The story behind “2 more weeks” was about my roommate. I wrote the song in the last few days before we left Boston to go back to Hong Kong after which you have to do a 14-day quarantine. From how much I knew he was missing his girlfriend, I wrote down all these different details of them just from what I observed.  They did Netflix parties, continuous texting, and constantly telling her how much he can’t wait to get out and reunite with her. So that’s basically the whole song, the two weeks when he couldn’t go out because of quarantine, it just meant two weeks until he’ll be seeing her. 

A lot of your songs that I’ve resonated with have definitely made me feel emotional towards love or at least the longing of it. Do you consider yourself to be a romantic? 

To be honest, I don’t think I’m a romantic person. I definitely show my love and care in different ways that other people don’t and it will definitely be apparent in later songs that I will release. But in the songs that are out currently, I think it’s more about missing out on love or its over than actually being in love. 

As an Asian artist, do you plan to make music in another language that isn’t English? Why or why not?

I think I will, but since my Chinese level isn’t that good, I’ve been trying to find more Hong Kong writers that are fluent in the language to write with me. I do want to write a Mandarin song with a poetic grasp to it, I just haven’t found the best writer to be able to help me in that aspect.  

What other artists have you been recently listening to and who should we be keeping our eyes out for?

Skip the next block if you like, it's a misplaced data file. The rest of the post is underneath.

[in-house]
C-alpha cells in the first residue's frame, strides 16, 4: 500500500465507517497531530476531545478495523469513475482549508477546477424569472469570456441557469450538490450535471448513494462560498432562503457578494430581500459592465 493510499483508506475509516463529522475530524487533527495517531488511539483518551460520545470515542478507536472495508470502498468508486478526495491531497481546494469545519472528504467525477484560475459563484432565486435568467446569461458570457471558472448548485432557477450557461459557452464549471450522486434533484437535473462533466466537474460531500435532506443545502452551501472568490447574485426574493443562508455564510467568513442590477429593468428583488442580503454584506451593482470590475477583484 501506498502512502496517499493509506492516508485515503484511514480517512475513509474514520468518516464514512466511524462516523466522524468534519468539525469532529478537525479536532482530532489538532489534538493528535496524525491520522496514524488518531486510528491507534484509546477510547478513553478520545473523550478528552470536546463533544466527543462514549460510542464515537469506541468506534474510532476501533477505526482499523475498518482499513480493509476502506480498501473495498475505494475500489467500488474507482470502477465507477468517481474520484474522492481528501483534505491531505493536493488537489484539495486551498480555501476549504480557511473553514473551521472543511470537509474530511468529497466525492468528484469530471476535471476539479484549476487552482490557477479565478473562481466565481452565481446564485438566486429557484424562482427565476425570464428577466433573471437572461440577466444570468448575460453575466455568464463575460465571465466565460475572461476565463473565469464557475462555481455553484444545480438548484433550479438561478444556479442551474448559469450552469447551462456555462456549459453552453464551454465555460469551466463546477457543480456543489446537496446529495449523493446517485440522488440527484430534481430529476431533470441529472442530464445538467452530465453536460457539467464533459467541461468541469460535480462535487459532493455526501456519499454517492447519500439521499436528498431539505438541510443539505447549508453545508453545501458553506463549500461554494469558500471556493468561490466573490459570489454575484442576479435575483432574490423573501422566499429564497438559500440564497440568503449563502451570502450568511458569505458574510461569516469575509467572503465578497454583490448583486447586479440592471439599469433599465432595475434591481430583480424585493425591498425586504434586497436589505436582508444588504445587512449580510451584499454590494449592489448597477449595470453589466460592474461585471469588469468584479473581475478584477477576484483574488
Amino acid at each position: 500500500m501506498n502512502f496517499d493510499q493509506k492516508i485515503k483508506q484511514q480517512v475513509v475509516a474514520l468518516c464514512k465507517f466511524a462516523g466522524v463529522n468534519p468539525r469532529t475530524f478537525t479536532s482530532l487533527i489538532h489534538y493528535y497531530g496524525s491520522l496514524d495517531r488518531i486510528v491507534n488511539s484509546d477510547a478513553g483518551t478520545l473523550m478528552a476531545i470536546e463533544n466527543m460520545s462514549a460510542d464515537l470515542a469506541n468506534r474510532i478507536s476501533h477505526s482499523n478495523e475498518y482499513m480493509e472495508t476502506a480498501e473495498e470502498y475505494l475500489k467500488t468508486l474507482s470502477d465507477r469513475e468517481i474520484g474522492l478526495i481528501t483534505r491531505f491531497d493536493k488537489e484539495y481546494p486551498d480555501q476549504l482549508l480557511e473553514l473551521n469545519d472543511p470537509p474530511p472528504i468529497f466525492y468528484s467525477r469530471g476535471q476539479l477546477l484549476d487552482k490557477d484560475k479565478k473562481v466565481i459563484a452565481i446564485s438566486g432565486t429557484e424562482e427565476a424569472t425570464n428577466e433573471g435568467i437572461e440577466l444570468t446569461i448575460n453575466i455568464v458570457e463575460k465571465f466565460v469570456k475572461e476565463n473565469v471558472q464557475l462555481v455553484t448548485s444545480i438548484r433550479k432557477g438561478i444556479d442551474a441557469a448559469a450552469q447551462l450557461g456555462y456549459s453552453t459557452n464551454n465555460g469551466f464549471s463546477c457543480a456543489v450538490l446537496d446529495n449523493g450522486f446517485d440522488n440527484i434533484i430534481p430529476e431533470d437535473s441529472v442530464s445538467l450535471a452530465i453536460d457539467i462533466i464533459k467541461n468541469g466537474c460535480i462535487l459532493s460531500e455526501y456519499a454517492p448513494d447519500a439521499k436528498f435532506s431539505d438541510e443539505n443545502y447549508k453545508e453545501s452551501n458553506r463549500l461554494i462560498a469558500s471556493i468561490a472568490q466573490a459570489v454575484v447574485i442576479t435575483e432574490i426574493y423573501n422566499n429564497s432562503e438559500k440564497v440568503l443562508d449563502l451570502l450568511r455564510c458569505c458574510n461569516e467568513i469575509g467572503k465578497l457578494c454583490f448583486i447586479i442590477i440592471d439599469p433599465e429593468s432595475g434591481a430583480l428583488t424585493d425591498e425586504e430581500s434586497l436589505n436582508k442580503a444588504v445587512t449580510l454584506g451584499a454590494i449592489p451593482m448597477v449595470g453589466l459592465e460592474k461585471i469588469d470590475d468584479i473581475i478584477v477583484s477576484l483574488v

Just recently I’ve been listening to UK rap, there’s this British guy AITCH, he flexes low key and chill.  My friend MARS (@marsmusicofficial) who we actually released a song together called “Moved On.” I really like his production style. Another dope artist named Moon Tang (@moonstyles_), she makes really chill sleep music, so I think her music is really cool too. 

I usually listen to a lot of new rising pop artists, because it’s artists like them that are on the come-up and who I learn the most from. In my opinion, I think the new wave of music will be pop song lyrics ingrained into folk music.

Gareth.T in the studio.

Who do you hope to work with in the future or dream collaboration?

I don’t know if I would want to work with anyone in particular, but I definitely have a list of people I want to MEET. I think meeting them is more interesting than working with them. I was a really big Pharrell / The Neptunes fan growing up and seeing how Neptunes was using chords no one was using or doing arrangements that people weren’t really thinking about necessarily… and Pharrell was behind their creative success making this outrageous art that no one had yet tapped into. If I could meet artists who I’ve admired for so long, like Pharrell and Kanye, rather than working with them, that would be enough for me. Asking them how they came up with their songs and talking to them as people is my dream. 

Is there anything you would like to tell your supports / peers / fans? 

First and foremost, I’m not good at saying thank you, but deep inside I’m very happy and appreciative that people listen to my music. It makes me feel pretty great when people message me on my Instagram saying they’re listening to my music and that they’re liking it. From the past two years since I started my Spotify page, coming back to HK, and doing a bit of soul searching, I’m finally at this spot where I’m really comfortable about who I am. I’ll let the songs do the talking, but it’s like finally everything I write is really honest. Hopefully when people listen to those songs, they’ll like it and appreciate the time and effort I put into making these songs. I hope that people will recognize how much I’ve grown and improved as an artist and will see me fully through these songs.

Artist pages: Apple Music | Spotify | SoundCloud | Instagram | YouTube | Website

This interview was conducted via Zoom by Lexy Pang on December 10, 2020.